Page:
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Document [...]Paper is used to write or print on: the piece of paper becomes a document; this may be for keeping a record (or in the case of printing from a computer or copying from another paper: an additional record) and for communication; see also reading. --http://en.wikipedia.org/wiki/Paper [Oct 2004]
Printed papers can be bound etc. to form a book, brochure, magazine, newspaper, etc.; a dysphemism for such an edition is "dead tree edition", as opposed to alternatives such as a file on hard disk (locally or accessed remotely through internet), CD-ROM, diskette, etc. --http://en.wikipedia.org/wiki/Paper [Oct 2004]
Wood pulp in stead of linen pulp (late 1800s)
Using wood to make paper is a fairly recent innovation. In the 1900s, fiber crops such as linen fibres were the primary material source, but a shortage led to experimentation with other materials. Around 1850, a German named Friedrich Gottlob Keller crushed wood with a wet grindstone to obtain wood pulp. Further experimentation by American chemist C.B. Tilghman and Swedish inventor C.F. Dahl enabled the manufacture of wood pulp using chemicals to break down the fibres. --http://en.wikipedia.org/wiki/Wood_pulp#History [Jun 2005]
Paper remained a luxury item through the centuries, until the advent of steam-driven paper making machines in the 19th century, which could make paper with fibres from wood pulp. Although older machines predated it, the Fourdrinier paper making machine became the basis for most modern papermaking. Together with the invention of the practical fountain pen and the mass produced pencil of the same period, and in conjunction with the advent of the steam driven rotary printing press, wood based paper caused a major transformation of the 19th century economy and society in industrialized countries. Before this era a book or a newspaper was a rare luxury object and illiteracy was the norm for the majority. With the gradual introduction of cheap paper, schoolbooks, fiction, non-fiction, and newspapers became slowly available to nearly all the members of an industrial society. Cheap wood based paper also meant that keeping personal diaries or writing letters ceased to be reserved to a privileged few in those same societies. The office worker or the white-collar worker was slowly born of this transformation, which can be considered as a part of the industrial revolution.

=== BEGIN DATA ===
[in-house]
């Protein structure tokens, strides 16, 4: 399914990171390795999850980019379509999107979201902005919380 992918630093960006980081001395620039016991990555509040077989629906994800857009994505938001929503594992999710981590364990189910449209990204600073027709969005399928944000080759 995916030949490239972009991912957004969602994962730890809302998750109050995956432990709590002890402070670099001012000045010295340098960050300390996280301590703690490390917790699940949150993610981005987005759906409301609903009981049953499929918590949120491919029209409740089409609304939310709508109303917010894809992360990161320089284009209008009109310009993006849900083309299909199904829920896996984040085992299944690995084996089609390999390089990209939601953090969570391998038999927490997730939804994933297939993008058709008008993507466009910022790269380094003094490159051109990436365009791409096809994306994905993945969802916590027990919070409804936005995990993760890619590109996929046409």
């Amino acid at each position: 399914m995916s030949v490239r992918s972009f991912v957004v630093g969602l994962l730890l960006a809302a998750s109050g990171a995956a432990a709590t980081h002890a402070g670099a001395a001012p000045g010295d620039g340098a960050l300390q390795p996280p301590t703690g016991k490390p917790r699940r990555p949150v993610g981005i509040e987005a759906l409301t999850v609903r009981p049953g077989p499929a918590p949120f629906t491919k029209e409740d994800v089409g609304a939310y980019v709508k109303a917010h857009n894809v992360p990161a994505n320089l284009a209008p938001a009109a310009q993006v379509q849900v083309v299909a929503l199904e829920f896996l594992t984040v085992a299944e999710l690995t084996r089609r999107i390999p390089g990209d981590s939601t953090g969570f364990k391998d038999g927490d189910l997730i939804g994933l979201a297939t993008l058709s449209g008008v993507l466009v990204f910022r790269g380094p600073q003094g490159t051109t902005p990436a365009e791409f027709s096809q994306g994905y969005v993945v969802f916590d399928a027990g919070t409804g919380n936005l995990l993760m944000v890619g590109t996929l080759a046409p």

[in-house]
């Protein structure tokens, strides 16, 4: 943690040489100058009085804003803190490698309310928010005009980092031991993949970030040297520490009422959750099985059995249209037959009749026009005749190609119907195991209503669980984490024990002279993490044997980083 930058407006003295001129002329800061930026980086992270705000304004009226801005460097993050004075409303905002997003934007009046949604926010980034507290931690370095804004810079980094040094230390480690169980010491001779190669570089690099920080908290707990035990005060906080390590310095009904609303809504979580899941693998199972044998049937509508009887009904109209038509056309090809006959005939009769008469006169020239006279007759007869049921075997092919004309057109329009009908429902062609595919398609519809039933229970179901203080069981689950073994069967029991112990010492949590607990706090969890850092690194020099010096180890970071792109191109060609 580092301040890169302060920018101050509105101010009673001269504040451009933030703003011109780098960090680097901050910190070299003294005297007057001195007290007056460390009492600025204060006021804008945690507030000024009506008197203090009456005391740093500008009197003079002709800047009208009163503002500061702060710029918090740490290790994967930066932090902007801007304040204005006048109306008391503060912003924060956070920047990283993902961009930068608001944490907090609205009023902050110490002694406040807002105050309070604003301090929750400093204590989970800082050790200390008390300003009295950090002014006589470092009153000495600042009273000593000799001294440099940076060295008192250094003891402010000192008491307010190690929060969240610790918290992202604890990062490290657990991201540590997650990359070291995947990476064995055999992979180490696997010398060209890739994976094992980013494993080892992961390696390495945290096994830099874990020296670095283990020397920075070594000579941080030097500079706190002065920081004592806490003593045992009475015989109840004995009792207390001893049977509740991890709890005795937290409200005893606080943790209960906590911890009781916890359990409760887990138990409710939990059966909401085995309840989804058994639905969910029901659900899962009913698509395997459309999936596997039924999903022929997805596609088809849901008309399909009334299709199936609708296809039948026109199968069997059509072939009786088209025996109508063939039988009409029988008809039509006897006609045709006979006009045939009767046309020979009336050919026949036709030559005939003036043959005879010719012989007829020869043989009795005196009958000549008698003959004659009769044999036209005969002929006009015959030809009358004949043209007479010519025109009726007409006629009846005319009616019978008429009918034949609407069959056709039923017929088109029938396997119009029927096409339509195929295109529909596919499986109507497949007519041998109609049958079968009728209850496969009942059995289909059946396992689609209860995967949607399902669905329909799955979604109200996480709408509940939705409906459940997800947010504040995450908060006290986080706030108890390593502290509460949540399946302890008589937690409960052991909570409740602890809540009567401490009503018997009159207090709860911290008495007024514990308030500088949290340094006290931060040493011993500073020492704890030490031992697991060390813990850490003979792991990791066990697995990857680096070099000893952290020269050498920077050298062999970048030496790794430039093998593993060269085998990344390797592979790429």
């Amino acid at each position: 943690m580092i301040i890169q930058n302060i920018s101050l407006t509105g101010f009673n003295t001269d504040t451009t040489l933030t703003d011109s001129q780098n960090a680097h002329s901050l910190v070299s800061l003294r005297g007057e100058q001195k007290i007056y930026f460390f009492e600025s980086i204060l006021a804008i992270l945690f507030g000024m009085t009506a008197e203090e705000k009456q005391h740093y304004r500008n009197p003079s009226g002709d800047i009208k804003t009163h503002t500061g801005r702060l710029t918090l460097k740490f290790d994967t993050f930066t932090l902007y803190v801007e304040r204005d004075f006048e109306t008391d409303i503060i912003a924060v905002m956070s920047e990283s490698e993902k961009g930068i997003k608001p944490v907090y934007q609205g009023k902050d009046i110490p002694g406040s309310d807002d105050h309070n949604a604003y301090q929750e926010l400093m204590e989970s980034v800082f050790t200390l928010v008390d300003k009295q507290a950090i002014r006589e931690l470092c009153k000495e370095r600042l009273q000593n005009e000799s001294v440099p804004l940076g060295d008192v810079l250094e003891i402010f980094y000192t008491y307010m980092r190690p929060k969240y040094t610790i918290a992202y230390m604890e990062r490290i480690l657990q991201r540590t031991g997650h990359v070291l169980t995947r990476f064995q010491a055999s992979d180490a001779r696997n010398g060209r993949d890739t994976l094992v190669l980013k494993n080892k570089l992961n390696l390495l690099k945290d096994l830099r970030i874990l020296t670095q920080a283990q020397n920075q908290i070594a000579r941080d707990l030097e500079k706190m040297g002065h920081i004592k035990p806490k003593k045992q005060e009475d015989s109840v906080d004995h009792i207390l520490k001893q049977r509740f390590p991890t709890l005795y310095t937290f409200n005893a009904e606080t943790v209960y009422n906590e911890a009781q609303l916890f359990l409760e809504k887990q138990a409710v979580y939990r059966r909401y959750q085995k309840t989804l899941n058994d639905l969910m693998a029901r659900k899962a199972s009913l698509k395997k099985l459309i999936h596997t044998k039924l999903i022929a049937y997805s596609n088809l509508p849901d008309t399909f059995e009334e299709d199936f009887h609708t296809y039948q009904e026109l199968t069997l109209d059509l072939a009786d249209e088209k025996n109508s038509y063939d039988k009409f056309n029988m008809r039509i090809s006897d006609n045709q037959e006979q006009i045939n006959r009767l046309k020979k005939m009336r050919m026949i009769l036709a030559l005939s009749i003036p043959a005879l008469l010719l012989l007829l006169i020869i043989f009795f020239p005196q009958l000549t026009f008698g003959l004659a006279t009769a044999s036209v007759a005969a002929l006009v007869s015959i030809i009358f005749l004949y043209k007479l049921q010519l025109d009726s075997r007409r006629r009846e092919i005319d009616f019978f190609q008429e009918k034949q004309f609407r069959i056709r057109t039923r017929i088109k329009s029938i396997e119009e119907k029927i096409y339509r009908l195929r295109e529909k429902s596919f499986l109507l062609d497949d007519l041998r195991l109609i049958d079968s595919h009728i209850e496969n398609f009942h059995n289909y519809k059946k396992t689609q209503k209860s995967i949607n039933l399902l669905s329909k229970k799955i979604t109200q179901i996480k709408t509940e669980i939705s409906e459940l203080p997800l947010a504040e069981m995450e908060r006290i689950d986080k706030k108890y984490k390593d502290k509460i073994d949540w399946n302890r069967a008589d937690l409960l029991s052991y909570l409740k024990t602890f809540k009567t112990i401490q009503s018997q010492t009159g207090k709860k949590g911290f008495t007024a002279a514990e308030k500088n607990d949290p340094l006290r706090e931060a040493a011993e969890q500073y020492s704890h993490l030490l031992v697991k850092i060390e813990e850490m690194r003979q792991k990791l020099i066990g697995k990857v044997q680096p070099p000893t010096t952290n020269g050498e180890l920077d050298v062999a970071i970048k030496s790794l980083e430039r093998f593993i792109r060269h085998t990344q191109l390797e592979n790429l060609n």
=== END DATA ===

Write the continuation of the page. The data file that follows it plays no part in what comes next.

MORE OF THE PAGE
Unfortunately, the original wood-based paper was more acidic and more prone to disintegrate over time. Documents written on more expensive rag paper were more stable. The majority of modern book publishers now use acid-free paper. --http://en.wikipedia.org/wiki/Paper#History [Jun 2005]
see also: paper - pulp - 1800s
Sheet music [...]
Sheet music is musical notation written down on paper; it is the musical analog of a book.
Reading sheet music is the standard way to learn and perform a piece in some cultures and styles of music. In western classical music, it is very rare for a performer to learn a piece in any other way. With the exception of piano, where memorization is expected, classical musicians ordinarily have the sheet music at hand when performing. Even in jazz music, which is mostly improvised, there is a lot of sheet music describing arrangements, melodies, and chord changes.
Sheet music is less important in other forms of music, however. In popular music, although sheet music is produced, it is nowadays more usual for people to learn the piece by ear (that is, by imitation). This is also the case in most forms of western folk music. Musics of other cultures, both folk and classical, are often transmitted orally, though some have sheet music, and a few use hand signals or some other device as a learning mnemonic.
The skill of sight reading is the ability of a musician to perform an unfamiliar work of music upon viewing the sheet music for it the first time. Sight reading ability is expected of professional musicians and serious amateurs who play classical music and related forms, especially for church musicians. --http://en.wikipedia.org/wiki/Sheet_music [Apr 2005]
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